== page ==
As I noted, you can shoot your surroundings as you move through the game. That unlocks files that grant access to some of the side content, as far as I can tell. This content focuses on a central character in the game, Wesker. He has appeared in past games also, but he was always a bit of an enigma. Here, his actions and motivations are more thoroughly explored in a way that my friend quite appreciates. Myself, I felt that the developers could have done a better job with that aspect. Wesker visits the same locations you do, so all you gain in a practical sense is the opportunity to blast your way through non-descript hallways, with fewer engaging plot sequences, shooting the same enemies as always and wondering if you even care enough to bother.

Between levels, you’re able to upgrade the various weapons from the mission menu. This is a nice touch, but not put to particularly good use, I didn’t think. Actually, throughout most of the adventure, you’ll rely on the same single weapon and will need to conserve all of your ammunition for a few in-your-face battles with particularly nasty boss enemies. They’re utilized so infrequently that worrying about their precise stats struck me as a waste of time. When I used anything other than the pistol, it was usually by accident, because I was trying to find hidden loot on the screen and I pressed too many buttons at once. Only a handful of times have I ever actually thrown a crowd-clearing grenade on purpose, over the course of several of hours now spent with the game.

Resident Evil: The Umbrella Chronicles (Wii) image

Some of my trouble can be blamed not only on my admitted ineptitude, but also on the control scheme. It varies according to your specified setup. Since my friend brought along his Nyko zapper, I naturally used that and found that I quite liked it. An aiming reticule appears on-screen no matter what device and supported setup you’re using, but a plastic pistol feels most natural to me. You also need to jerk the Nunchuk around rather frequently to reload ammunition or to make sword strikes, so a more conventional Wii Zapper doesn’t seem like it would work as well (and my friend assures me that it indeed does not). Whatever control method you use, though, the game sometimes demands too much of players, most especially in a few instances when it’s possible to immediately die in a section if you don’t press a button in response to a prompt that appears on-screen in dramatic moments. Such occurrences don’t happen often enough to pose a major issue, but they still feel mildly excessive.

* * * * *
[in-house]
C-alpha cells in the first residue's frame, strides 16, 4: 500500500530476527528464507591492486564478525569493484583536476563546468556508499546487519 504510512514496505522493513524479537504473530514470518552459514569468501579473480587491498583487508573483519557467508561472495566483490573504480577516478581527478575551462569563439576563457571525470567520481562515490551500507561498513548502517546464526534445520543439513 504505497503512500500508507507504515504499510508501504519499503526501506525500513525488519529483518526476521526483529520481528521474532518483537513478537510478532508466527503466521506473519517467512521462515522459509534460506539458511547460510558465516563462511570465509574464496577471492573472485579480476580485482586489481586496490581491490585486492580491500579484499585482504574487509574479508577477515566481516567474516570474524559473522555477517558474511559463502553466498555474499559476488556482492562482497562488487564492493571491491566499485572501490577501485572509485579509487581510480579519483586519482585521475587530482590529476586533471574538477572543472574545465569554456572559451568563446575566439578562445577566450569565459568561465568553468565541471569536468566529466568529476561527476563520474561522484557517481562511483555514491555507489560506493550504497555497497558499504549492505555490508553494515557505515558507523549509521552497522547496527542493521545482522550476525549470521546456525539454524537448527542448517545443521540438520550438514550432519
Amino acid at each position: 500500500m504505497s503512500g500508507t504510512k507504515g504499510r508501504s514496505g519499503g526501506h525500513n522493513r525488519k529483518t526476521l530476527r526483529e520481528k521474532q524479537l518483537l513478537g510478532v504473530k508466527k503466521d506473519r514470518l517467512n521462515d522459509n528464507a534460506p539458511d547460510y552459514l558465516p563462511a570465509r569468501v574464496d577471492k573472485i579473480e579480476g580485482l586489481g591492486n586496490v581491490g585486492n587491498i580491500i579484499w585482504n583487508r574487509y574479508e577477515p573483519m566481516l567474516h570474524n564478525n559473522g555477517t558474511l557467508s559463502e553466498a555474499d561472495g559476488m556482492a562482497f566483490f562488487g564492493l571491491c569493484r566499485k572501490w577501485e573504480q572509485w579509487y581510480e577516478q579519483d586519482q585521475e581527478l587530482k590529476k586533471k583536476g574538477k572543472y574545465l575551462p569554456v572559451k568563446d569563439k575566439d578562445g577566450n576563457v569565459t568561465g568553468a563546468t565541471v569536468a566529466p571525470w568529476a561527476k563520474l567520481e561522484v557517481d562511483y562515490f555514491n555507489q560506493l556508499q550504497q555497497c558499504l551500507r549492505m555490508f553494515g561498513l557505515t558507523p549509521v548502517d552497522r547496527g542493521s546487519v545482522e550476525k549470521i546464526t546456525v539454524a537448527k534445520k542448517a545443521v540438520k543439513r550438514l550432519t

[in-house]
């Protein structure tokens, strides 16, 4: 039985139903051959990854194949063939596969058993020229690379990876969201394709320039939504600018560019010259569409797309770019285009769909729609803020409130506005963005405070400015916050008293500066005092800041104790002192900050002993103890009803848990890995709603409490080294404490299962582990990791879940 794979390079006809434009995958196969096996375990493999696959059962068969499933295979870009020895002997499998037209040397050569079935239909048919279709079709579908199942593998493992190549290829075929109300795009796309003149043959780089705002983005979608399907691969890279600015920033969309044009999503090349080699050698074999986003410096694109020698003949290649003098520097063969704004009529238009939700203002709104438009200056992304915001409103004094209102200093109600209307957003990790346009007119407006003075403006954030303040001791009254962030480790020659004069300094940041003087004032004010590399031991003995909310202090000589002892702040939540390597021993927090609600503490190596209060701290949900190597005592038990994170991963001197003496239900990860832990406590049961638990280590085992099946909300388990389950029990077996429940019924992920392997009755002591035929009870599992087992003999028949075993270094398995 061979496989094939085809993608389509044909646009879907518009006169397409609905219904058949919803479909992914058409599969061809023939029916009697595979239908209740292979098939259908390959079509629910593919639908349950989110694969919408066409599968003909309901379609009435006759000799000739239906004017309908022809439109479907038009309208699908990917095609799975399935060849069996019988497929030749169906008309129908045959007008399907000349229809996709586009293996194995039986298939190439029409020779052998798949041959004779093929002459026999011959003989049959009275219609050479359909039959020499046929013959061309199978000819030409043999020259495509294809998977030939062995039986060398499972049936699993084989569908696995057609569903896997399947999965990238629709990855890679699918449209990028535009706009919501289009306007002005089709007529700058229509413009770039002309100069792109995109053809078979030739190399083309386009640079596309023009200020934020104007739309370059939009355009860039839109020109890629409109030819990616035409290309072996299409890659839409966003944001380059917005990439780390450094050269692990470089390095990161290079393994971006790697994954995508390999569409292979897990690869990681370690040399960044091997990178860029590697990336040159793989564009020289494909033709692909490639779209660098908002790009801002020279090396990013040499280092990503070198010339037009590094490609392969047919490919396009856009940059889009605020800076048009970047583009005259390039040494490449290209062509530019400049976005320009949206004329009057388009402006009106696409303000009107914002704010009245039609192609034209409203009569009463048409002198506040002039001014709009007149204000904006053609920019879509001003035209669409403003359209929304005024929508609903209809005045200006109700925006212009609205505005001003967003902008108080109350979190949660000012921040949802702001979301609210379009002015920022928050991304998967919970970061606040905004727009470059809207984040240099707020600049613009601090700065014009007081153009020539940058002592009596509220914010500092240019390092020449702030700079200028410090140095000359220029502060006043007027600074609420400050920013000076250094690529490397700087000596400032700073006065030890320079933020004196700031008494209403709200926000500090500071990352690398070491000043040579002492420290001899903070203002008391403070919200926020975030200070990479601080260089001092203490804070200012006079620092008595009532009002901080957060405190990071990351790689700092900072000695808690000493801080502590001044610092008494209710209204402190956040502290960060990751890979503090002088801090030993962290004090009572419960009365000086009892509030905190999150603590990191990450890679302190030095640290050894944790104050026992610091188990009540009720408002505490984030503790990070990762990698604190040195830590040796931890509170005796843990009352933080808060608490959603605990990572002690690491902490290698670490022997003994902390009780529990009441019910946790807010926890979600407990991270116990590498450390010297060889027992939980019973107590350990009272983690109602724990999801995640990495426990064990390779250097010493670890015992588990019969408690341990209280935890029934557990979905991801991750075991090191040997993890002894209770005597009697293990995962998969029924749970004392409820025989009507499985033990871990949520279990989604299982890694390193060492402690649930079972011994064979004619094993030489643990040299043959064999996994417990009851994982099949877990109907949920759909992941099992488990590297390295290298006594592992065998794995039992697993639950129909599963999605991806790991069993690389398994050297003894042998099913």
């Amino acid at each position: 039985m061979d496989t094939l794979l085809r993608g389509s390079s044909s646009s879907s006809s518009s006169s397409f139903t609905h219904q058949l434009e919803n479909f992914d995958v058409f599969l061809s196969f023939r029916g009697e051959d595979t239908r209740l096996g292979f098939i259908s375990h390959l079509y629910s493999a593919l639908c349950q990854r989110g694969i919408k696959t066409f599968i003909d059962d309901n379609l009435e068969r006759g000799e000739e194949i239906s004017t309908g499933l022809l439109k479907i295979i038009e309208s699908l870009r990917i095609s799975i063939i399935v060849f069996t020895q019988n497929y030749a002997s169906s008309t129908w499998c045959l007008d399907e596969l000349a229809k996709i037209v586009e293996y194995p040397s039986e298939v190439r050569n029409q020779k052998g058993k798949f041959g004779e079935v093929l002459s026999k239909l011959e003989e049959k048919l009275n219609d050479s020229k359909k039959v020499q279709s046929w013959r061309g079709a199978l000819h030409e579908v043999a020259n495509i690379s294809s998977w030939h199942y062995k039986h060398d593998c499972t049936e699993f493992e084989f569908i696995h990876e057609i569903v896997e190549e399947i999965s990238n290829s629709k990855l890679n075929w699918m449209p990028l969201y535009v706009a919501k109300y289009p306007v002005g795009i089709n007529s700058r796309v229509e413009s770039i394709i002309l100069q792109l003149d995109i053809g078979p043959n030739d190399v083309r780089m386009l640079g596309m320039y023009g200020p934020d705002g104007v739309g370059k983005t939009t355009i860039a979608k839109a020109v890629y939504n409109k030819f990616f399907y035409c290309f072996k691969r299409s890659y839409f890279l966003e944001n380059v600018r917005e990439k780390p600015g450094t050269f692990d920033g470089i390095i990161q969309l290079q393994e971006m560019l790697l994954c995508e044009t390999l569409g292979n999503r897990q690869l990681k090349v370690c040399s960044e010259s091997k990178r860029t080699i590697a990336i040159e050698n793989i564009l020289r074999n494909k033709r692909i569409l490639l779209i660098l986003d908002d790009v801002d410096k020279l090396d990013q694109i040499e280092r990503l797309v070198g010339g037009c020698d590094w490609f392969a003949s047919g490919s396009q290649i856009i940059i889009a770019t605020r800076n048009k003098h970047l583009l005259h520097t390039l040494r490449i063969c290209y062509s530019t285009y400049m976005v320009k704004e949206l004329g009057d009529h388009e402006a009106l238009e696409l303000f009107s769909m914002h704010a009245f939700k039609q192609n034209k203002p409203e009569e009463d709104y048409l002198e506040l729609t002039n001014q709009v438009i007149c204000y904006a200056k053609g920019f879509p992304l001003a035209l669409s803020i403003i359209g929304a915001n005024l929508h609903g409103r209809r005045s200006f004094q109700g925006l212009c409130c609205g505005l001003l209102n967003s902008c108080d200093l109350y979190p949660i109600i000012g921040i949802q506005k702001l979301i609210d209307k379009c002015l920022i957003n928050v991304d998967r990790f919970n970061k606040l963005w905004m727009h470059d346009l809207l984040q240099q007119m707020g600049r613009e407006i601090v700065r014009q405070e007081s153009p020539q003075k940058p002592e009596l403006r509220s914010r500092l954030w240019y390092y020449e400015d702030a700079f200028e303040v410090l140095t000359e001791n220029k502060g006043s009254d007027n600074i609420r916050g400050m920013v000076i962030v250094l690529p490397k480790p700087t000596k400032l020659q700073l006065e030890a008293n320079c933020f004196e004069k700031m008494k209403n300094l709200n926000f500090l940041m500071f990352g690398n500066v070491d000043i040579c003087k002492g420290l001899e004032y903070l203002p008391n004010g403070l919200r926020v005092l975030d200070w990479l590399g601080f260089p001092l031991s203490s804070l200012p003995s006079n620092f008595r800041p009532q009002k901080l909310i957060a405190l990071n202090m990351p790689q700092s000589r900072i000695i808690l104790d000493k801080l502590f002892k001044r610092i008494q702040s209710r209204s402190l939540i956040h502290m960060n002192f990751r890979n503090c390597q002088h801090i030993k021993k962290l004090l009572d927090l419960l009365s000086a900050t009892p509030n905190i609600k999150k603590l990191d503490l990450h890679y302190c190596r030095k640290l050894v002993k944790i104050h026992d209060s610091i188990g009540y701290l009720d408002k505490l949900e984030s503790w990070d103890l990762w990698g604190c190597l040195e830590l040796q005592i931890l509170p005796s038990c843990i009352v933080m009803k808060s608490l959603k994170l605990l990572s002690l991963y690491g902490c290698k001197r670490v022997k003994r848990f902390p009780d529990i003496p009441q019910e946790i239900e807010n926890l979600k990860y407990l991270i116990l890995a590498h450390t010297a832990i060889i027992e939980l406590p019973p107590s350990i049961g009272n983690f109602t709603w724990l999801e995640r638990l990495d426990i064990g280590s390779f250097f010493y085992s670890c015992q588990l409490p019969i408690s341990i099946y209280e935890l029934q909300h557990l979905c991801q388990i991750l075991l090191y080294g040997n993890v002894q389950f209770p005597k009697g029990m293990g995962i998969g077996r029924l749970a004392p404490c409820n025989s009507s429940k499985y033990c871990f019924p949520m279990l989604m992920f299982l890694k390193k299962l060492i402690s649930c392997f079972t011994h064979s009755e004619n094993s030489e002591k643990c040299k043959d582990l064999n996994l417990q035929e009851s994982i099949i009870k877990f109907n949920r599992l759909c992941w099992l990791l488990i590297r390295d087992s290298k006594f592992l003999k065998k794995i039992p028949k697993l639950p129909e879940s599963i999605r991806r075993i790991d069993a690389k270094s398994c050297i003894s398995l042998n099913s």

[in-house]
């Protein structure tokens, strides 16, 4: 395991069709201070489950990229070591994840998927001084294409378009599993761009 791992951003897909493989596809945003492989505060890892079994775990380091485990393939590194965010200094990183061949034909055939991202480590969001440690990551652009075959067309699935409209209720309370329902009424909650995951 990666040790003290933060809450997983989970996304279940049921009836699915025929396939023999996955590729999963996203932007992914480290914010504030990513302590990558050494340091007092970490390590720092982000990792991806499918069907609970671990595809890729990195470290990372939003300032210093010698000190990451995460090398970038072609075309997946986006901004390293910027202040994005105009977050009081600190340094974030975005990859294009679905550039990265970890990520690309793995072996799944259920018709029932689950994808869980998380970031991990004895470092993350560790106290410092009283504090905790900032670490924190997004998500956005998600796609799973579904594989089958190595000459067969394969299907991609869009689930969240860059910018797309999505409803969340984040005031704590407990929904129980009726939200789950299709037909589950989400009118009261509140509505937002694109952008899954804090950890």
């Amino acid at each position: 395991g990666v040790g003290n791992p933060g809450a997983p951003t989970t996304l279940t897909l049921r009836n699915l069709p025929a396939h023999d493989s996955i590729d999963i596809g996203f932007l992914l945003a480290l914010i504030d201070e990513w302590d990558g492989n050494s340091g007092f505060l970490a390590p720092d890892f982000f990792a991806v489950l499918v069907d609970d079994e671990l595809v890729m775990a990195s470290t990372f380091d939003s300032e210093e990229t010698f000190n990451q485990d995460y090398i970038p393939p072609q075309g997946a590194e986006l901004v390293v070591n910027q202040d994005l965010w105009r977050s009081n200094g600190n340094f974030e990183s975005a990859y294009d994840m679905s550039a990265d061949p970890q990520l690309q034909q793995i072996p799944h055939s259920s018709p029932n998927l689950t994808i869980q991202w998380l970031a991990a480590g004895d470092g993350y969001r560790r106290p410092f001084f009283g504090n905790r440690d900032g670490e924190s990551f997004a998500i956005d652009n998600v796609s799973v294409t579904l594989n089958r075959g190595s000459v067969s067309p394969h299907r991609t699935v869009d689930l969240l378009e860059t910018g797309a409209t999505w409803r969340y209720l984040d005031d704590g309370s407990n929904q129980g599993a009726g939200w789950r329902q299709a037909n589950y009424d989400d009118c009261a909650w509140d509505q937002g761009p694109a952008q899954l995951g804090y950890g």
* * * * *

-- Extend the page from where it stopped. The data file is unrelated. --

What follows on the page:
On a more positive note, the game looks… quite good. The corridors are dark and dreary and could mess with people who are prone to motion sickness, but they get the job done and some areas like the iconic mansion from the original Resident Evil are modeled here quite beautifully. Even for me, someone who doesn’t have a particularly strong attachment to that classic game, the effect was chilling in all the right ways. A huge fan of the series who hasn’t yet enjoyed this particular outing is in for a real treat.

Where do I stand on the game overall, then? I’d say Resident Evil: The Umbrella Chronicles is a solid but not spectacular on-rails shooter that features enough references to classics from the PlayStation and GameCube eras that a real fan of the franchise should definitely check it out. If you’re looking for a satisfying way to spend a few hours in a virtual Raccoon City and you’re not horrified by the notion of playing through a light gun game, don’t hesitate to pull the trigger…


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Staff review by Jason Venter (March 28, 2014)

Jason Venter has been playing games for 30 years, since discovering the Apple IIe version of Mario Bros. in his elementary school days. Now he writes about them, here at HonestGamers and also at other sites that agree to pay him for his words.